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4.8 out of 5 stars
Doctor Who: Inferno - Special Edition [DVD]
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23 of 33 people found the following review helpful
on 22 February 2013
This story is perhaps the best from Jon Pertwee's run as the Doctor, and it is truly unique in it's era. It's the only story from the classic run to be set on a parallel world, and its the final story to feature the late Caroline John who passed away last year and was a truly amazing actress, and her talents are shown off in this story. Nicholas Courtney who has also since passed also gives perhaps his best performance, as a baddie! The DVD itself is also packed with special features, as well as all of the original extras (we hope!), there are a few extra including the final part of Doctor Forever! Which promises to be an excellent series, I'm amazed they've been able to fit it on two discs. As for why this story needs a special edition, I have the original and the picture quality is poor, technology has improved vastly in the years since (a whole 7!) which will restore Inferno to it's original glory, which will, i am certain, enhance the viewing experience of this fantastic story.
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1 of 2 people found the following review helpful
Inferno is a brilliant story, well presented with just enough twists and turns to keep excitement levels high and to make this a fun ride. This was a serial of which I was unaware as a young teen in the mid to late `70s. At the time the only way you could experience the thrill of Jon Pertwee's Doctor stories, apart from very sporadic omnibus showings that you just happened to here about, was via Target's brilliant novelisations. (I loved these so much that at the end of 1978 phoned in to Capital Radio to tell them that buying them was the best thing that I could remember about the year!) To my knowledge Target didn't issue Inferno as a novel, so my first experience of this early story is this DVD and I've had a great time with it. There are some genuinely exciting and, dare I say it from behind my sofa, scary moments and the actors all seem to be having a whale of a time, with some great monster transformations- especially by John Levene- and the HAVOC team serve up some wonderfully over the top stunts. It's a shame that Caroline John didn't have longer in the role of Liz Shaw, she really comes into her own in this story.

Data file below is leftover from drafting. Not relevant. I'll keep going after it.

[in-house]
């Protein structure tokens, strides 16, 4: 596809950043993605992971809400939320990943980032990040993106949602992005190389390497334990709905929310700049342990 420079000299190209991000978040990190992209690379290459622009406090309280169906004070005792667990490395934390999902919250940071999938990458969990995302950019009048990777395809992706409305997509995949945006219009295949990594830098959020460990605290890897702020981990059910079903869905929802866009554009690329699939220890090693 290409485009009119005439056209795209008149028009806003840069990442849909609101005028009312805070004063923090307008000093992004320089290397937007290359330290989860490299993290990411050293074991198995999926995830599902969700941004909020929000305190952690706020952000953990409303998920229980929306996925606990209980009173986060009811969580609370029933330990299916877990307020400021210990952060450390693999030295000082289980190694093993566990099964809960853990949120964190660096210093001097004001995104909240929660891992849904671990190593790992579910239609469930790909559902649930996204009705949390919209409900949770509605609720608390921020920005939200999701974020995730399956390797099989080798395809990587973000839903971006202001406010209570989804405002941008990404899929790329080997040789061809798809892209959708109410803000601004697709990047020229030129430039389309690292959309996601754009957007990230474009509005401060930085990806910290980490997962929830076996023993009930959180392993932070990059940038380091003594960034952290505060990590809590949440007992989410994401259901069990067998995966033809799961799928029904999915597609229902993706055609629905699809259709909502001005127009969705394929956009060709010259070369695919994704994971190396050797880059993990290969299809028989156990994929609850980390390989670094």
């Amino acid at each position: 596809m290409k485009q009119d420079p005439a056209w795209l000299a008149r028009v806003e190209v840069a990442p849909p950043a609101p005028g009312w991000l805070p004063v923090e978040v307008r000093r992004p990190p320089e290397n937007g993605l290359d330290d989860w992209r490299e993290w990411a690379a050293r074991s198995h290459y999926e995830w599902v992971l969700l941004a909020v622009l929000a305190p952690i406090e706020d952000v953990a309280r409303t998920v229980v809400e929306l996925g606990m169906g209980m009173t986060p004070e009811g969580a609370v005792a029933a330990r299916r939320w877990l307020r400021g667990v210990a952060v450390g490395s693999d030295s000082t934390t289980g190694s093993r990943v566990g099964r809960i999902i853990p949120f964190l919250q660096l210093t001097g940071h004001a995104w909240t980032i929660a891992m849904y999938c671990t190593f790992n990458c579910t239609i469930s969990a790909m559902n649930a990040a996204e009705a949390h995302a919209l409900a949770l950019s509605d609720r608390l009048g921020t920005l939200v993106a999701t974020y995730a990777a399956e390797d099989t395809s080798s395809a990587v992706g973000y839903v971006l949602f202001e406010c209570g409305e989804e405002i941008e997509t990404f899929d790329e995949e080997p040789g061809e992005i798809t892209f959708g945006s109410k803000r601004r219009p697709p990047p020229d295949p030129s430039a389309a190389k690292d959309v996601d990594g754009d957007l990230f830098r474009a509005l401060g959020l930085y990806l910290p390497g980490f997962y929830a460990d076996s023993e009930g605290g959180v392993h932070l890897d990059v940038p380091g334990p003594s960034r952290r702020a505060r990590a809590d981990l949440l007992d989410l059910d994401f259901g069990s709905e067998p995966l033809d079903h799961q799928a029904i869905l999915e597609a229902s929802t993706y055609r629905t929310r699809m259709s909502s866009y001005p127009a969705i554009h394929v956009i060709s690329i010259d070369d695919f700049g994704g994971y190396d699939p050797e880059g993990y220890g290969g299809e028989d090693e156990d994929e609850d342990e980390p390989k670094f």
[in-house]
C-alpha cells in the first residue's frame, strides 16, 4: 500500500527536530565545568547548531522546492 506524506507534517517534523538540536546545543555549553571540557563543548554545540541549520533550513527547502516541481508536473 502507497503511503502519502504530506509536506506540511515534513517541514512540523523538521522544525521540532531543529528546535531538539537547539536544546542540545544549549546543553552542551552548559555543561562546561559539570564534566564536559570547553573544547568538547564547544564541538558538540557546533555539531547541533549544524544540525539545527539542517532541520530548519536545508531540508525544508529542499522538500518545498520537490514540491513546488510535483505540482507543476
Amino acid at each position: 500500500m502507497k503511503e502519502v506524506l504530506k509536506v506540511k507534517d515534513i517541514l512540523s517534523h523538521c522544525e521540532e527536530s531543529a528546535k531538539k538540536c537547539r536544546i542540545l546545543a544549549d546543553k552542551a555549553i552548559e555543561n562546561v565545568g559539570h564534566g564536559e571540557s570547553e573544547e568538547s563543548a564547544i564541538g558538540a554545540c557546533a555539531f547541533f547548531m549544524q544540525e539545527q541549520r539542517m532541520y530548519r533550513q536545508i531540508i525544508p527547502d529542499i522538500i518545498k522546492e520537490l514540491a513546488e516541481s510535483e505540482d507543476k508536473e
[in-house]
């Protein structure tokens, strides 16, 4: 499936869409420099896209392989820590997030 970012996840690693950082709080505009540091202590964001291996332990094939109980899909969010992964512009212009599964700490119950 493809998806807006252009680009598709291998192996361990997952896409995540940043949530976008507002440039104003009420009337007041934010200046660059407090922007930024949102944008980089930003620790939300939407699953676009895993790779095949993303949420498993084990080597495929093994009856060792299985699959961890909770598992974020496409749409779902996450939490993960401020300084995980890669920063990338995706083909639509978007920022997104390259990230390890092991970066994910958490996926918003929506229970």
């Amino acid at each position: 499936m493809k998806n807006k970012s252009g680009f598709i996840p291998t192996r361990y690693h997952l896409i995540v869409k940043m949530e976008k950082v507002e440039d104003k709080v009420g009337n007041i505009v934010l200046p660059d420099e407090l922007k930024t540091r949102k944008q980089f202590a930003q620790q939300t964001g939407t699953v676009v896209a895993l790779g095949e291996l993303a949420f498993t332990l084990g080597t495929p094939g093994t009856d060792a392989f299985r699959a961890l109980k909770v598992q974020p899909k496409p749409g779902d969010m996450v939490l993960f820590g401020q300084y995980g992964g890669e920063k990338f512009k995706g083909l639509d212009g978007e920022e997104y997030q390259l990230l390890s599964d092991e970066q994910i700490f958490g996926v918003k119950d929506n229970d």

Wonderful fun; one of the best Dr Who stories ever.
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4 of 6 people found the following review helpful
on 29 May 2013
Viewers are usually in one of two camps. Those that bemoan the special editions as cash-ins by the bbc and those, like me who see it as a chance to re-evaluate a story. One thing the Doctor Who DVD range has never done is to repackage and sell the same disc, story and special features. Many feature film studios (Universal especially) are porting out the same content with a different cover sleeve every few months. With Doctor Who you always get something extra. Some stories get some slight extras. All get a visual makeover. Some get fantastic additions. The Revisitation box sets started the trend but some of the newer releases are getting slapped back a bit and accused of cashing in. The Visitation admittedly was slight, The Aztecs was packed and with the bonus "Galaxy 4" feature. I still can't get into The Claws of Axos. I don't know why but I just don't like the story but the special features justify the cost.

The up-coming Regeneration set has had some mixed feeling but I quite like the idea of having the whole story of Regeneration combined together. Hopefully there are plenty of additional clips, the cgi-ed Baker/McCoy should be included. It's also the first chance to see The Tenth Planet. After all, the Davros Box Set was the first chance to get the 1st special edition of Remembrance of the Daleks and that was/is a fine set.

And if they make up season box sets, I'm sure I won't be the only one getting them.

BUT TO INFERNO.

I had felt I had seen this recently (the last dvd was out in 2006 although it feels nearer). I left the story itself until I had reviewed the extras. This must prove the point that some stories need revisiting. It was good to revisit the making of the show and the history of UNIT Part 1 (I can't remember where to find Part 2) but the suprising highlight was Hadoke vs HAVOC. Is Toby always got his own Dr Who costume. I can't recollect him ever taking his gloves off in one of these documentaries. Perhaps he's auditioning for a famous role. Anyhow I have enjoyed his past treks to find and meet Who alumni but this was by far the best and most moving. The Forever Doctor features continue to entertain but I always wish they (all) had longer running times.